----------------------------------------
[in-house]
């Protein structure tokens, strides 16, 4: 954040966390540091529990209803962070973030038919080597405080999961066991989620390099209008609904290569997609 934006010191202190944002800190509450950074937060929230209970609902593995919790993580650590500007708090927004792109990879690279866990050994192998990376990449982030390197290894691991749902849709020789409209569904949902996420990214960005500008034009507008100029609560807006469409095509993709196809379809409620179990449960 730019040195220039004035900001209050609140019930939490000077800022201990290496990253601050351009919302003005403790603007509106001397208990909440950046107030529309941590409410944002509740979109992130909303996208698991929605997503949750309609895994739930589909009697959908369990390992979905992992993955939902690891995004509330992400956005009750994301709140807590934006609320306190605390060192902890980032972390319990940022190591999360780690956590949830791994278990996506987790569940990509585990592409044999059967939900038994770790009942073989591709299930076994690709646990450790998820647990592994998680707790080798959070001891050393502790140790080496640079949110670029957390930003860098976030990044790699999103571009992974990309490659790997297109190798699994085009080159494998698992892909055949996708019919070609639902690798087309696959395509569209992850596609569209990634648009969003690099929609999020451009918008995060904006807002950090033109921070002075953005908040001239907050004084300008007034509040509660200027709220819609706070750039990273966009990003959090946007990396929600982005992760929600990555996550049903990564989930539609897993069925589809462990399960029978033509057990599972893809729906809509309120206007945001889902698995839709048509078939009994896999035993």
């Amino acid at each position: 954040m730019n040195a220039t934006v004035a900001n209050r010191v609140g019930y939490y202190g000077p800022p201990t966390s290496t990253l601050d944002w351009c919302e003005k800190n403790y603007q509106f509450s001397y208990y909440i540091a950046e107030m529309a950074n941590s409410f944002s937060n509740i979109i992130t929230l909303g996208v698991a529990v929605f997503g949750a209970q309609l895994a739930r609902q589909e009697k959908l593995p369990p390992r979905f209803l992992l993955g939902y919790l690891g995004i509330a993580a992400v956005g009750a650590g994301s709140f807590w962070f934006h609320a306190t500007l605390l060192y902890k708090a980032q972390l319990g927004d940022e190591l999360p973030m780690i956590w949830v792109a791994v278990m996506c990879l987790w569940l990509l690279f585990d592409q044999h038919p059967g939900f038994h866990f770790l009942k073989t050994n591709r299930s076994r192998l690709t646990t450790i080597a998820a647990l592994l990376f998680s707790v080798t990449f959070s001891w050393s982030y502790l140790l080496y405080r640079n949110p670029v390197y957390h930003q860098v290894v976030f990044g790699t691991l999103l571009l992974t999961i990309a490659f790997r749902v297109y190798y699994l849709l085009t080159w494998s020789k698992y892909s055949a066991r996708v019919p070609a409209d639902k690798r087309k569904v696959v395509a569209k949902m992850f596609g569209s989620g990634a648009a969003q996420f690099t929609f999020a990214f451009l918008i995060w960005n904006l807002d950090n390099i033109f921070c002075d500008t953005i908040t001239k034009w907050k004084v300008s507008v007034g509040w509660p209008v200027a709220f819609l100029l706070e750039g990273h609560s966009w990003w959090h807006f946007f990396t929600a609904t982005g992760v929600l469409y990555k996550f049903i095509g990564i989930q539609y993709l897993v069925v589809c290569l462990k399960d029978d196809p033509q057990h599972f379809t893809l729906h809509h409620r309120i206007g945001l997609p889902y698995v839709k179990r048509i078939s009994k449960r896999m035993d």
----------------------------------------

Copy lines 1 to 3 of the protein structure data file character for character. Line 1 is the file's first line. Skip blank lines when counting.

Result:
[in-house]
């Protein structure tokens, strides 16, 4: 954040966390540091529990209803962070973030038919080597405080999961066991989620390099209008609904290569997609 934006010191202190944002800190509450950074937060929230209970609902593995919790993580650590500007708090927004792109990879690279866990050994192998990376990449982030390197290894691991749902849709020789409209569904949902996420990214960005500008034009507008100029609560807006469409095509993709196809379809409620179990449960 730019040195220039004035900001209050609140019930939490000077800022201990290496990253601050351009919302003005403790603007509106001397208990909440950046107030529309941590409410944002509740979109992130909303996208698991929605997503949750309609895994739930589909009697959908369990390992979905992992993955939902690891995004509330992400956005009750994301709140807590934006609320306190605390060192902890980032972390319990940022190591999360780690956590949830791994278990996506987790569940990509585990592409044999059967939900038994770790009942073989591709299930076994690709646990450790998820647990592994998680707790080798959070001891050393502790140790080496640079949110670029957390930003860098976030990044790699999103571009992974990309490659790997297109190798699994085009080159494998698992892909055949996708019919070609639902690798087309696959395509569209992850596609569209990634648009969003690099929609999020451009918008995060904006807002950090033109921070002075953005908040001239907050004084300008007034509040509660200027709220819609706070750039990273966009990003959090946007990396929600982005992760929600990555996550049903990564989930539609897993069925589809462990399960029978033509057990599972893809729906809509309120206007945001889902698995839709048509078939009994896999035993």
């Amino acid at each position: 954040m730019n040195a220039t934006v004035a900001n209050r010191v609140g019930y939490y202190g000077p800022p201990t966390s290496t990253l601050d944002w351009c919302e003005k800190n403790y603007q509106f509450s001397y208990y909440i540091a950046e107030m529309a950074n941590s409410f944002s937060n509740i979109i992130t929230l909303g996208v698991a529990v929605f997503g949750a209970q309609l895994a739930r609902q589909e009697k959908l593995p369990p390992r979905f209803l992992l993955g939902y919790l690891g995004i509330a993580a992400v956005g009750a650590g994301s709140f807590w962070f934006h609320a306190t500007l605390l060192y902890k708090a980032q972390l319990g927004d940022e190591l999360p973030m780690i956590w949830v792109a791994v278990m996506c990879l987790w569940l990509l690279f585990d592409q044999h038919p059967g939900f038994h866990f770790l009942k073989t050994n591709r299930s076994r192998l690709t646990t450790i080597a998820a647990l592994l990376f998680s707790v080798t990449f959070s001891w050393s982030y502790l140790l080496y405080r640079n949110p670029v390197y957390h930003q860098v290894v976030f990044g790699t691991l999103l571009l992974t999961i990309a490659f790997r749902v297109y190798y699994l849709l085009t080159w494998s020789k698992y892909s055949a066991r996708v019919p070609a409209d639902k690798r087309k569904v696959v395509a569209k949902m992850f596609g569209s989620g990634a648009a969003q996420f690099t929609f999020a990214f451009l918008i995060w960005n904006l807002d950090n390099i033109f921070c002075d500008t953005i908040t001239k034009w907050k004084v300008s507008v007034g509040w509660p209008v200027a709220f819609l100029l706070e750039g990273h609560s966009w990003w959090h807006f946007f990396t929600a609904t982005g992760v929600l469409y990555k996550f049903i095509g990564i989930q539609y993709l897993v069925v589809c290569l462990k399960d029978d196809p033509q057990h599972f379809t893809l729906h809509h409620r309120i206007g945001l997609p889902y698995v839709k179990r048509i078939s009994k449960r896999m035993d």